THE CARMEL PINE CONE / IN YOUR DREAMS
PUBLISHED JUNE 9, 2017
JOHN KITAYAMA’S mother, Keiko, was 78 last year when she took a tumble in her driveway, 50 yards downhill to her mailbox. Fortunately, she wasn’t injured, but she was frightened, Kitayama said, by what might have been. So, too, was he.
“My mother is still probably pretty far away from needing full-time care, so we weren’t really considering any kind of assisted living situation,” said Kitayama, a Pacific Grove resident whose mom lives near Sunset Beach in Watsonville. “But the incident did get us thinking about ways to make her living environment safer and easier for her.”
The solution he found was a concept that has been dubbed “aging in place” — retrofitting a home with safety features and modern technology designed to minimize the chance of an accident, including handrails, flat surfaces (as opposed to steps), motion-sensitive lighting, cabinets and appliances that are more easily accessed, roomier doorways, showers, and toilet areas for wheelchair or walker accessibility.
Kitayama began by hiring Lewis Builders, whose offices are at The Barnyard, to install a stainless-steel handrail the full length of his mother’s driveway. They also replaced steps leading out of her home with a ramp, and added a pole in her bedroom to make it easier for his mother to get in and out of her bed.
Next came the renovation of her bathroom, most notably the elimination of the curb she had to step over each day to get into her shower.
“It’s now a completely flat bathroom, with no walk-up or step down, so if somebody is using a wheelchair, or a walker with wheels, they can roll right into the shower,” Kitayama said.
As logical as it sounds, it’s often a tough sell, said Alan Kanter, an architect with multiple clients in Monterey County who has an Aging in Place certification from the National Association of Home Builders.
“You’re trying to convince people to spend money at a time when they’re sort of looking toward the end game, rather than the quality of life, and that’s often difficult,” he said. “But one of the things that research shows is that people are happier and healthier if they can stay in their homes longer. We try to achieve that by making their current living space as safe and comfortable as possible for the longest period of time.”
And while retrofitting a bathroom with aging-in-place alterations can cost thousands of dollars, the alternative — an assisted-living facility — typically costs much more.
“We just did a really nice master bath remodel and it cost $40,000, which obviously is a big investment for somebody who is retired,” said John Lewis, president of Lewis Builders. “But they’ve already done the alternative shopping and it’s going to cost almost $14,000 a month if she goes into an assisted-living facility. So, if she can stay in her home for another four months, they’re ahead of the game by $16,000.”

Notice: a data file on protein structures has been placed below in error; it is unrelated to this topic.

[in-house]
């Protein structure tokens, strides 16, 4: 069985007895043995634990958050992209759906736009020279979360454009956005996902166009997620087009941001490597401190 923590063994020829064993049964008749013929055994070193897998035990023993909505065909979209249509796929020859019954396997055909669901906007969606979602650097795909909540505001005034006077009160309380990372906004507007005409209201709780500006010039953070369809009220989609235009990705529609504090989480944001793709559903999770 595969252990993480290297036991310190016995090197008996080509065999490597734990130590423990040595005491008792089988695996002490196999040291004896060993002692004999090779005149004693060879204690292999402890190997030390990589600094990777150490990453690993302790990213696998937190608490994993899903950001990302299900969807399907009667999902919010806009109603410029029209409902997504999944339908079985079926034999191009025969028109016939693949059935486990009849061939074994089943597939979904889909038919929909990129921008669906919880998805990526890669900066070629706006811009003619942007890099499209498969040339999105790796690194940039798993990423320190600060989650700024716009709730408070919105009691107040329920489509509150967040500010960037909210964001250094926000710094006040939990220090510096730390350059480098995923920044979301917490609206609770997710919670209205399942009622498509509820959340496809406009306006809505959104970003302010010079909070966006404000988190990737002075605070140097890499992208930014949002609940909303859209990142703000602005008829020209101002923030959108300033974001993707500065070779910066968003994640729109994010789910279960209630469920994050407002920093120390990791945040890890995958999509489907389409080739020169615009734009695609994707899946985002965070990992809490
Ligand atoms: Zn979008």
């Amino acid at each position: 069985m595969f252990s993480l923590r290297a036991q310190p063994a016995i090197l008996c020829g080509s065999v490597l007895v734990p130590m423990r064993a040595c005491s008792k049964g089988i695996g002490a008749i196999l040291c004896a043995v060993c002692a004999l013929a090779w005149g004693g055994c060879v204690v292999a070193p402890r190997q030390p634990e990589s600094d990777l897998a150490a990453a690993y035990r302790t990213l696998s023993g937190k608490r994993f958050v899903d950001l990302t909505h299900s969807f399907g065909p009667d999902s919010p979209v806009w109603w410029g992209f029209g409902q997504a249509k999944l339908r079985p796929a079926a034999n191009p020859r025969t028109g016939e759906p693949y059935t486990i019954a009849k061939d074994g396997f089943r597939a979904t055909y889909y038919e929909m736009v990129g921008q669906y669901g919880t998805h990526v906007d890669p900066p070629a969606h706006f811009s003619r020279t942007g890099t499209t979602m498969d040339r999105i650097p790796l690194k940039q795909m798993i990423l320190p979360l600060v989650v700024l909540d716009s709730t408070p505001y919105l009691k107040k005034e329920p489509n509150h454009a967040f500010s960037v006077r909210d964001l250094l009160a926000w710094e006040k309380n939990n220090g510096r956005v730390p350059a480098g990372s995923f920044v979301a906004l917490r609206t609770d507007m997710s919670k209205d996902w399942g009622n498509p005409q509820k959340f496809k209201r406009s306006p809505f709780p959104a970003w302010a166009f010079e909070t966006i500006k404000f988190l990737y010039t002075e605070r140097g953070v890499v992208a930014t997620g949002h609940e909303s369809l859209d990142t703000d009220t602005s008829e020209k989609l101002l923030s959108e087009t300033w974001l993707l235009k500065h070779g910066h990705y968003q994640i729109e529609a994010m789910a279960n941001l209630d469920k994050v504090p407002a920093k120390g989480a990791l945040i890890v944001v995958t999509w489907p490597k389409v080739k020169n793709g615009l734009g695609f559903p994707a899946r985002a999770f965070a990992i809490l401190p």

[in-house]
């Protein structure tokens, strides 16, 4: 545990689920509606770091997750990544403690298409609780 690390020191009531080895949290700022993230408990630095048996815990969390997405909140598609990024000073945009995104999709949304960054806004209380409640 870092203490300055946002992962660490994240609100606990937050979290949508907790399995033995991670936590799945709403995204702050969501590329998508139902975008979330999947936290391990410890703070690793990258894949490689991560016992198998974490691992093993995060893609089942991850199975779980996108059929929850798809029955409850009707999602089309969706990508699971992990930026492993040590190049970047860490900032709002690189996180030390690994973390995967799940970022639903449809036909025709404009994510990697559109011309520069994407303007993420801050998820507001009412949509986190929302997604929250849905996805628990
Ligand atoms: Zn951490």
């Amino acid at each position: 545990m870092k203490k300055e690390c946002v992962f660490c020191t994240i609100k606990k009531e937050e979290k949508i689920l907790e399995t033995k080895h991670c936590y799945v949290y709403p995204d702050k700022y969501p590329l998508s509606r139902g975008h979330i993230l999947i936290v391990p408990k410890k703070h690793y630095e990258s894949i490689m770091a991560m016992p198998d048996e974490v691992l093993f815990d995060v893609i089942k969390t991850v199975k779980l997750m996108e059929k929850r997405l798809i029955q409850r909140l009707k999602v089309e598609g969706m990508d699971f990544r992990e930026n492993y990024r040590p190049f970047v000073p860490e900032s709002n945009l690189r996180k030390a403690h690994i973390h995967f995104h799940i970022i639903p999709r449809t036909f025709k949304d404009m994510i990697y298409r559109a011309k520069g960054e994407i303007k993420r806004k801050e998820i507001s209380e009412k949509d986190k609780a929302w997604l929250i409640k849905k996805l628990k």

Kanter said renovation is often more cost-effective than selling a house and moving into a facility, particularly for older people who have a lot of equity in their homes. He also notes of the emotions involved in a move into assisted living.
“When a person moves into a facility, they get a room or a small apartment, and they get to bring a couple of framed pictures with them,” he said. “The rest of the memories get packed away, so they feel disoriented. Statistics show that they get ill more easily, and they get ill sooner. This isn’t connected to the money part — it’s a quality-of-life issue.”
And aging-in-place isn’t always about the elderly: People who have sustained major injuries often are in need of the same type of retrofit. Lewis said he began thinking about aging-in-place issues after sustaining a series of injuries while competing as a triathlete that led to four knee surgeries.
“I suddenly developed a deep empathy for people with disabilities, and began to realize how incompatible my existing living space was for a person with acute injuries,” he said. “I was doing a one legged hop into the shower every day, leaping over that curb, and I started asking myself why that curb was even there.”
Kitayama wondered the same thing, so after installing the front-door ramp, driveway handrail and bedside pole, he renovated his mother’s bathroom with the curbless shower, which includes a built-in bench and enough additional space for a wheelchair, walker, or caregiver in the future.
Both Kanter and Lewis note that many baby boomers are retrofitting their homes with aging-in-place improvements in anticipation of their own golden years.
“These are people who are still active and still vital, but they’re thinking ahead,” Kanter said. “They want to be involved in the design of a new home, or the retrofit of an older, family home. They also want to manage their investment in a careful and thoughtful way, as opposed to reacting to an emergency situation down the road.”
Lewis Builders can be contacted at (831) 250-7168. Kanter can be reached at firstname.lastname@example.org or (415) 980-0441.